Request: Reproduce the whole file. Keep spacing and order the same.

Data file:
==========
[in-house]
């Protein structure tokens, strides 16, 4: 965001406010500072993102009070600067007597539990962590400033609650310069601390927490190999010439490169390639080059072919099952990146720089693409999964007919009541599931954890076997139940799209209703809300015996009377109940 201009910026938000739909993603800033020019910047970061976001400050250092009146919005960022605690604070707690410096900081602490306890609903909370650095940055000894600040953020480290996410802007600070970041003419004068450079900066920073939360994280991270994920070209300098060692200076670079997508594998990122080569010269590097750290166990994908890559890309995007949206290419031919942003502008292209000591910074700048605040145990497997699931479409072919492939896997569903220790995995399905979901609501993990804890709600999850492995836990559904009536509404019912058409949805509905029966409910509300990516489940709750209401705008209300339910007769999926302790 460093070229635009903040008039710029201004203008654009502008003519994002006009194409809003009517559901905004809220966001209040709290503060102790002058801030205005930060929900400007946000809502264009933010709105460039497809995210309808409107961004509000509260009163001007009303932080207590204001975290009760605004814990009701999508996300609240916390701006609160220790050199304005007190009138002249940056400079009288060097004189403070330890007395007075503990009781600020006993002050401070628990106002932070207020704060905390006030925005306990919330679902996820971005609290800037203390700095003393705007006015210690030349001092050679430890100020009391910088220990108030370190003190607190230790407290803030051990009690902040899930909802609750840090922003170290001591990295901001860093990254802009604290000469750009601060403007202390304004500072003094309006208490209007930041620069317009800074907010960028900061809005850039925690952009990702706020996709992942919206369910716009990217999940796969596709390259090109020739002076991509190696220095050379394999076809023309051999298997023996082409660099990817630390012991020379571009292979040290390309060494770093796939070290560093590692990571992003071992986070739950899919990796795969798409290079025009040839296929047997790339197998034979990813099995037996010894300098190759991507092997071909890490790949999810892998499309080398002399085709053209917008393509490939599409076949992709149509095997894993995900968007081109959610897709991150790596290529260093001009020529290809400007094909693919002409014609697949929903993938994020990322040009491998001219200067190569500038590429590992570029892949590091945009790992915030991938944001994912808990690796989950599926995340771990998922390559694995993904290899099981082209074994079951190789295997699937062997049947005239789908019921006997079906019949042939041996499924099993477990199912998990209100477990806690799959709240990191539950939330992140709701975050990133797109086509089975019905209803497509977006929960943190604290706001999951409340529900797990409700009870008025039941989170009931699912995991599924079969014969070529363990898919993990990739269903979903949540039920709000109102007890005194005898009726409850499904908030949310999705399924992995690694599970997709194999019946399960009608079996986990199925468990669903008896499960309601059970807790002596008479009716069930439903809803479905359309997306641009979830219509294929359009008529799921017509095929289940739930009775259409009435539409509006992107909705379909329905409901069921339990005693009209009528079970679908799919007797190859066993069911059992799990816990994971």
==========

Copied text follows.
[in-house]
């Protein structure tokens, strides 16, 4: 965001406010500072993102009070600067007597539990962590400033609650310069601390927490190999010439490169390639080059072919099952990146720089693409999964007919009541599931954890076997139940799209209703809300015996009377109940 201009910026938000739909993603800033020019910047970061976001400050250092009146919005960022605690604070707690410096900081602490306890609903909370650095940055000894600040953020480290996410802007600070970041003419004068450079900066920073939360994280991270994920070209300098060692200076670079997508594998990122080569010269590097750290166990994908890559890309995007949206290419031919942003502008292209000591910074700048605040145990497997699931479409072919492939896997569903220790995995399905979901609501993990804890709600999850492995836990559904009536509404019912058409949805509905029966409910509300990516489940709750209401705008209300339910007769999926302790 460093070229635009903040008039710029201004203008654009502008003519994002006009194409809003009517559901905004809220966001209040709290503060102790002058801030205005930060929900400007946000809502264009933010709105460039497809995210309808409107961004509000509260009163001007009303932080207590204001975290009760605004814990009701999508996300609240916390701006609160220790050199304005007190009138002249940056400079009288060097004189403070330890007395007075503990009781600020006993002050401070628990106002932070207020704060905390006030925005306990919330679902996820971005609290800037203390700095003393705007006015210690030349001092050679430890100020009391910088220990108030370190003190607190230790407290803030051990009690902040899930909802609750840090922003170290001591990295901001860093990254802009604290000469750009601060403007202390304004500072003094309006208490209007930041620069317009800074907010960028900061809005850039925690952009990702706020996709992942919206369910716009990217999940796969596709390259090109020739002076991509190696220095050379394999076809023309051999298997023996082409660099990817630390012991020379571009292979040290390309060494770093796939070290560093590692990571992003071992986070739950899919990796795969798409290079025009040839296929047997790339197998034979990813099995037996010894300098190759991507092997071909890490790949999810892998499309080398002399085709053209917008393509490939599409076949992709149509095997894993995900968007081109959610897709991150790596290529260093001009020529290809400007094909693919002409014609697949929903993938994020990322040009491998001219200067190569500038590429590992570029892949590091945009790992915030991938944001994912808990690796989950599926995340771990998922390559694995993904290899099981082209074994079951190789295997699937062997049947005239789908019921006997079906019949042939041996499924099993477990199912998990209100477990806690799959709240990191539950939330992140709701975050990133797109086509089975019905209803497509977006929960943190604290706001999951409340529900797990409700009870008025039941989170009931699912995991599924079969014969070529363990898919993990990739269903979903949540039920709000109102007890005194005898009726409850499904908030949310999705399924992995690694599970997709194999019946399960009608079996986990199925468990669903008896499960309601059970807790002596008479009716069930439903809803479905359309997306641009979830219509294929359009008529799921017509095929289940739930009775259409009435539409509006992107909705379909329905409901069921339990005693009209009528079970679908799919007797190859066993069911059992799990816990994971």